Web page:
Let professionals help you and your ex partner resolve parenting disputes.
3. Don’t let your ego get in the way
In most cases, where children are not at risk of harm, children benefit from having both parents involved in their lives. Sometimes the other parent will deliberately do or say something to get a reaction from the other parent.
Sometimes parents withhold children because the other parent was 5 minutes late to changeover, or the other parent has re-partnered. In these instances though, sometimes it’s the ego of the parent getting in the way, to teach the other parent a lesson. Children are not pawns. They are however, little people who have feelings and can often not understand why they cannot suddenly see their other parent.
For small issues, “let it go.” Let professionals help you and your ex partner resolve parenting disputes.
For big issues where there are real safety concerns for a child, we would not recommend that you simply let it go. Rather, parents in these situations should obtain legal advice as soon as possible.
4. Remember you are both still parents
Most children, as they get older, work out how to get their parents to give in to them. Whether it be a cute little smile with some blinking or telling the other parent that Mum or Dad said they could have or do whatever it is they are asking for. When parents are in a relationship they are often more attuned to when their children are playing them, and can readily discuss it with the other parent.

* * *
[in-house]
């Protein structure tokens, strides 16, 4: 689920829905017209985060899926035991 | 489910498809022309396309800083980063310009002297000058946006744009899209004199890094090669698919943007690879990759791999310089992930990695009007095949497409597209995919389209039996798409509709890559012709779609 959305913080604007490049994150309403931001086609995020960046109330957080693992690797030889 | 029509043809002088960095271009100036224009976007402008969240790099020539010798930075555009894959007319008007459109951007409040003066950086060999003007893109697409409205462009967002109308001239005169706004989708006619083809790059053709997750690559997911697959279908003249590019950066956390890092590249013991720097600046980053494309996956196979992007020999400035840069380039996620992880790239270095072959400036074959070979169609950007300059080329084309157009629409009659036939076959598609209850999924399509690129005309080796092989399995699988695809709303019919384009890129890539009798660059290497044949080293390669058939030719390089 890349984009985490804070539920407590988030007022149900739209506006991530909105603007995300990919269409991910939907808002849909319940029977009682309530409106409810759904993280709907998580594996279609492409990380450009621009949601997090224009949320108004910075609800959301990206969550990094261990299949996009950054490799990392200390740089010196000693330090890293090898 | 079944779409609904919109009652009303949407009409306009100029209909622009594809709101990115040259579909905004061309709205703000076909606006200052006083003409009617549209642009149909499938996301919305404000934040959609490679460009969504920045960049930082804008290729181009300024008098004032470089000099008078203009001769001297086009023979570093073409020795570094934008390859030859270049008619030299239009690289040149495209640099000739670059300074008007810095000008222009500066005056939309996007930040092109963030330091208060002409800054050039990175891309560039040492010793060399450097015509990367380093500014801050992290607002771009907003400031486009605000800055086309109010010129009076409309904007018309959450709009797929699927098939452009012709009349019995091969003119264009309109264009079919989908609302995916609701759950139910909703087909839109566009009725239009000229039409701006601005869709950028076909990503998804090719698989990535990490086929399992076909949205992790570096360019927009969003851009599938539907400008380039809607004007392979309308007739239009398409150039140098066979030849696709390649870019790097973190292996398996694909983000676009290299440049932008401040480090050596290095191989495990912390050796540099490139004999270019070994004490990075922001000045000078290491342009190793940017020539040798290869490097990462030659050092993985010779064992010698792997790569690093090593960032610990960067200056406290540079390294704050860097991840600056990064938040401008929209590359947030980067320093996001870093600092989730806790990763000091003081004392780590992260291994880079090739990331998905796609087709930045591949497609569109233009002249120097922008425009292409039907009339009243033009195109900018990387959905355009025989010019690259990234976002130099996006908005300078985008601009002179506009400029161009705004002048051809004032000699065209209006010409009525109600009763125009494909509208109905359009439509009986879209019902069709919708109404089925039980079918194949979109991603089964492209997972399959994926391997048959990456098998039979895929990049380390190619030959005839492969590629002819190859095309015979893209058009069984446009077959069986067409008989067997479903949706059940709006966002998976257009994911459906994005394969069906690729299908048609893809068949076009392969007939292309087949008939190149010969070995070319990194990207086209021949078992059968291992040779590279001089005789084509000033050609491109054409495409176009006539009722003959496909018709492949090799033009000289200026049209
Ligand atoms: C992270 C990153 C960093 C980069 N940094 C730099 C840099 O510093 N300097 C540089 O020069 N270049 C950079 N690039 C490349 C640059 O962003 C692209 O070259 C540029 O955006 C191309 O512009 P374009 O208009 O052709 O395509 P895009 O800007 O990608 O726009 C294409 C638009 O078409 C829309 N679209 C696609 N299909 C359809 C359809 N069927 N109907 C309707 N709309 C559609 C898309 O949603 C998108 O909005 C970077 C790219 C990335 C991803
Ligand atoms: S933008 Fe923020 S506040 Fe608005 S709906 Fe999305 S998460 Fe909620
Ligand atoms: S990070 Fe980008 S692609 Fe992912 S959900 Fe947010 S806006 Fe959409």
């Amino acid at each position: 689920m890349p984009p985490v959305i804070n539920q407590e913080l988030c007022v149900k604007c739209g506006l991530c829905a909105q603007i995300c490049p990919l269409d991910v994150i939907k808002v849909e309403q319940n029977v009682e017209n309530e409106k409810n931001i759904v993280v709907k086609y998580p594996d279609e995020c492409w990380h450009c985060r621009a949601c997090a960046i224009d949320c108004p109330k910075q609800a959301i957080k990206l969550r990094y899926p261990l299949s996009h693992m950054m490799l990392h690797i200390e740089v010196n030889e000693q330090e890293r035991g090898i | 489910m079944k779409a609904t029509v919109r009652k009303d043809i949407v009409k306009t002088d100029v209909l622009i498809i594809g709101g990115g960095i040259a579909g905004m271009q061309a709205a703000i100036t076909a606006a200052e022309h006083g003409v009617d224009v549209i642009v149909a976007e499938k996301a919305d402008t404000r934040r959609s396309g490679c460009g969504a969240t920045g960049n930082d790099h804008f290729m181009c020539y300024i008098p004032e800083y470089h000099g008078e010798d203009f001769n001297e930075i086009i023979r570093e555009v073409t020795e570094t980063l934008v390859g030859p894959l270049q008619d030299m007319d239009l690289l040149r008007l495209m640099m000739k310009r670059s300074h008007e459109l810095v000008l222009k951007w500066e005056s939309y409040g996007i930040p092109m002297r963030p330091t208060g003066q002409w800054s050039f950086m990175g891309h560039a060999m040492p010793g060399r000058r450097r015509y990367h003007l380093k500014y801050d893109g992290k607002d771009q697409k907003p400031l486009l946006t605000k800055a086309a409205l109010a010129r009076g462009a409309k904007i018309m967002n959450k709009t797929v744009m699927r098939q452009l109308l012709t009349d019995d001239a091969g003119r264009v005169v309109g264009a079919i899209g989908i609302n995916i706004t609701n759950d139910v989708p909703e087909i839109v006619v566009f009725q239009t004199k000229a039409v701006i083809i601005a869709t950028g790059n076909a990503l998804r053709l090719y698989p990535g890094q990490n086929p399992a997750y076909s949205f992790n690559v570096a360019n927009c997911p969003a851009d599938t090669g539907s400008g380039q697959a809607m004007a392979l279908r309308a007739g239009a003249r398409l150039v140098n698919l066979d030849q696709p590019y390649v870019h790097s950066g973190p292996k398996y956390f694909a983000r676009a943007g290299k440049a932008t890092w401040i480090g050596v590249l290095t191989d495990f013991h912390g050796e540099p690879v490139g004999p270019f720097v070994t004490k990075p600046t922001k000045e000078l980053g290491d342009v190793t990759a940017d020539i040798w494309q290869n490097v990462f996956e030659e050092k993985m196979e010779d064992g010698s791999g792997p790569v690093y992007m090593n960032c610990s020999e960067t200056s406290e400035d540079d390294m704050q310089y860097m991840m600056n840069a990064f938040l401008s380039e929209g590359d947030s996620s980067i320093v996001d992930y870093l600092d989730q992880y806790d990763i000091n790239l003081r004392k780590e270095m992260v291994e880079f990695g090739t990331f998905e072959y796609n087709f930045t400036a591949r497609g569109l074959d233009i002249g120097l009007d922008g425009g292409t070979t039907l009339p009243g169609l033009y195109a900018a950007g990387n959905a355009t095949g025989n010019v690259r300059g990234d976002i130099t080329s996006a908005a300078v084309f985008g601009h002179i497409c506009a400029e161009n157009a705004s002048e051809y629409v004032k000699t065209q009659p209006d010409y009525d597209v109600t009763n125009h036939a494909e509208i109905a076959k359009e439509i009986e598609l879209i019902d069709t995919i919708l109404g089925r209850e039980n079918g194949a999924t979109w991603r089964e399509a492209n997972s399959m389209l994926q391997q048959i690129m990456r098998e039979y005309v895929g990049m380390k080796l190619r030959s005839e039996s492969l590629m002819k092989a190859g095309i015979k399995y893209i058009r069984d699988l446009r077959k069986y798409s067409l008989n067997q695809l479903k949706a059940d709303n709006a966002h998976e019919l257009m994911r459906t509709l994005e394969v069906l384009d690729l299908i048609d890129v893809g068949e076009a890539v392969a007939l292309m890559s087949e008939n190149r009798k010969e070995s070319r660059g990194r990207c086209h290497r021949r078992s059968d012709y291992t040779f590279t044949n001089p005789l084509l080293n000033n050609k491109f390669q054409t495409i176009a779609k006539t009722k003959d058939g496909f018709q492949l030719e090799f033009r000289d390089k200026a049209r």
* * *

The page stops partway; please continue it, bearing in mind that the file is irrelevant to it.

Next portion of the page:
After separation however, mistrust of the other parent is often evident. Rather than listening to their instincts, mistrust takes over and the other parent is accused of giving in to the child. If this happens, stop. Take a step back and look closely at what is happening, is the child simply doing what some children do, playing one parent off against the other, or is this a dispute between the parents?
Sometimes a simple phone call or text in a non accusatory way to the other parent is the best way to work out. Usually in situations like this, a discussion around this issue can help both parents in their respective homes to ensure that they are on the same page with day to day issues.
5. Have some “me” time
When children are with the other parent, it is important to have some ME time. Don’t just do all the tasks you have been putting off whilst the children are with you. Take some time just for you. Whether that be finishing that book or project, catching up with friends or simply savouring a hot coffee in peace, do it.
Having time to yourself helps you recharge your batteries for when the children come home, or for when you have to have discussions about bigger issues with your ex-partner. Taking some time out can also bring some clarity to issues that can’t be seen when dealing with the usual day-to-day stressors of being a parent.
Whilst the Kennedy Spanner Family Law Team can help you achieve a cooperative co-parenting situation, we recognise that in some families, co-parenting is not achievable. In these instances, our Family Law Team can help you work out arrangements to help it appear to the children that everything is under control and they are still safe and supported.